More tips to become a better worship drummer
In Issue 3, I shared my first article entitled Three Things You Need to Be a Better Worship Drummer. I shared fundamental tools to help you grow as a worship drummer. These tools were: an unshakeable groove, a team player attitude, and a worshipful headspace. If you haven’t read it yet, I would encourage you to go back and check it out.
Play to the Room
What does it mean to play to the room? As musicians, we use the term the “room” to describe the general specifics of both the venue and the people. To help you in making creative decisions, you can use the following three steps: Assess, Consider, and Execute, or ACE if you want to abbreviate it.
To start, you will assess key elements such as location (size of the room, inside/outside), ambience (Sunday morning service, coffeehouse, concert), congregation (size, familiarity with repertoire, comfort level), and instrumentation (the size of your group).
Consider how these elements add context to your playing. How can your style of playing be adjusted to fit within the room and better support the worship experience? After considering key elements and considering how those elements add context to your playing, decide how you want to play your part to fit within the room and execute.
As you execute, look at the size and set up of your drums. For a small room with a small congregation, you may only need a 3-piece kit with hi-hats, a crash and a ride. If you are playing a worship concert for 300 people, you may want to use a full 5-piece kit with extra crash and a splash cymbal. Examine the drumsticks you can use as these are an active element of your playing. Traditional wooden sticks are standard, however there are other types that you could use to add different textures. Multi-rod drumsticks, or hot rods, are a great option for a lighter touch. Other options include brushes, broomsticks, or mallets. Lastly, look at the simplicity or complexity of your grooves and fills. Are they serving the music, or are they distracting people from worship? Work together with your team and leader to figure out what works best for you and for the congregation.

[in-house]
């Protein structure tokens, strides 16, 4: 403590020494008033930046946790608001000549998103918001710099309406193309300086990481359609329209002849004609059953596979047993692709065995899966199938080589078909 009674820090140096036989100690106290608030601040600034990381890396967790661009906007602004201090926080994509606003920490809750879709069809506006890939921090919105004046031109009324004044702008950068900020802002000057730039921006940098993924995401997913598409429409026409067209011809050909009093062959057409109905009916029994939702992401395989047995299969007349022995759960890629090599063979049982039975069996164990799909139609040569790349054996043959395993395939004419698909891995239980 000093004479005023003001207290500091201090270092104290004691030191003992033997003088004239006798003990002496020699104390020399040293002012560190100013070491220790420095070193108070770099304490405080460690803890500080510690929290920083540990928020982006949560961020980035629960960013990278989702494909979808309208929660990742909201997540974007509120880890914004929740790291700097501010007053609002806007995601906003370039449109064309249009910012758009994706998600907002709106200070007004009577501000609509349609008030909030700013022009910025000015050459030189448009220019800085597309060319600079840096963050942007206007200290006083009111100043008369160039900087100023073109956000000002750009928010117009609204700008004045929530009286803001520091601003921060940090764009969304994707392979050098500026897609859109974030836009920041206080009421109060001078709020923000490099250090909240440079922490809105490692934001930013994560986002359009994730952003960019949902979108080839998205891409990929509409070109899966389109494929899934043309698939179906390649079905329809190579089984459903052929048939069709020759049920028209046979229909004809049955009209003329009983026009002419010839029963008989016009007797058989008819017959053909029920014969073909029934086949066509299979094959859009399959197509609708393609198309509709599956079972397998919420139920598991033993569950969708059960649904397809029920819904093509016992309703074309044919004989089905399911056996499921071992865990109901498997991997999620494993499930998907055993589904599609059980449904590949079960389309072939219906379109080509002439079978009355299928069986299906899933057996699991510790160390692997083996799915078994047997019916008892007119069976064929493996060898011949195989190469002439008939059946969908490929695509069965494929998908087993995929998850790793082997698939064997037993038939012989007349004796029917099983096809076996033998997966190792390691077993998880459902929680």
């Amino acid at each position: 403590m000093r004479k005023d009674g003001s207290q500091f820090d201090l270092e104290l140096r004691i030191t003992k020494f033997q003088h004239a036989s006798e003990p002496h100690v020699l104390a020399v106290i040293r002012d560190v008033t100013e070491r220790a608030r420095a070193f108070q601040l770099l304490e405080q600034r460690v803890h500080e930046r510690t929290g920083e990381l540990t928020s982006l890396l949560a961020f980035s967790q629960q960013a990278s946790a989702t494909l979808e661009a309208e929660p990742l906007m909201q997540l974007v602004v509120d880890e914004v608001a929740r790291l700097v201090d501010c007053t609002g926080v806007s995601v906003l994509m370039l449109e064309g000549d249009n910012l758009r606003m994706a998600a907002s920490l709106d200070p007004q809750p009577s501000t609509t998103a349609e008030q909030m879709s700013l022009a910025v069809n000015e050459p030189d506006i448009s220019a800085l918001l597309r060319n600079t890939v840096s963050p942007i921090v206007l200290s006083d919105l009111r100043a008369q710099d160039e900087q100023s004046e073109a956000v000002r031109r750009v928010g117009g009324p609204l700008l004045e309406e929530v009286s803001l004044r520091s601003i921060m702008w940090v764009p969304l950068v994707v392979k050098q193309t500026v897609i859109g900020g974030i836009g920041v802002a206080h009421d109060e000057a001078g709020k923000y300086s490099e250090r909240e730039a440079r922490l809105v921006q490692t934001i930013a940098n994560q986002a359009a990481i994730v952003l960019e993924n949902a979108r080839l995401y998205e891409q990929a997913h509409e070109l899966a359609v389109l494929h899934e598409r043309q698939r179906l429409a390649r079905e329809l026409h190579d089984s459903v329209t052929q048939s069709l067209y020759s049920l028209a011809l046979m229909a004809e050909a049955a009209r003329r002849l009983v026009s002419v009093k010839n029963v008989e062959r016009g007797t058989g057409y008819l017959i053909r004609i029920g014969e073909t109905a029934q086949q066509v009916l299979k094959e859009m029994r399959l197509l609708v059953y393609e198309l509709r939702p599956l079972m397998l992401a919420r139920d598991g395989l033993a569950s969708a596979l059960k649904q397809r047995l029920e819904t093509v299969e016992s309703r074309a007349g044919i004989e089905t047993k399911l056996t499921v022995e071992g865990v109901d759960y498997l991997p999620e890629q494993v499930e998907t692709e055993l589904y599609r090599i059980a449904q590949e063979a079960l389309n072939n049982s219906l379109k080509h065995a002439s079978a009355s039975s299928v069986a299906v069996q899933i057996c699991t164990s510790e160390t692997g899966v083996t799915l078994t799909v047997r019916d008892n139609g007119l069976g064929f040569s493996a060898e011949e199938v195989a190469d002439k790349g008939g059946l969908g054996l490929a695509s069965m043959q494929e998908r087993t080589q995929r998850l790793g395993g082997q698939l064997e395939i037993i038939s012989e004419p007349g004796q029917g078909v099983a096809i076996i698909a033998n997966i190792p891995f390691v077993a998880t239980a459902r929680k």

Expand Your Dynamic Range
Have you ever been playing and engulfed in worship, enjoying the fellowship of your peers, and then you’re asked to play quieter? Or asked to switch to hot rods? It’s not always a great feeling. If you let it get to you, it can make you feel insecure about your dynamics. You may start to worry that your playing is a distraction more than a supportive tool. I’ve been there and it does get better! Let me tell you how.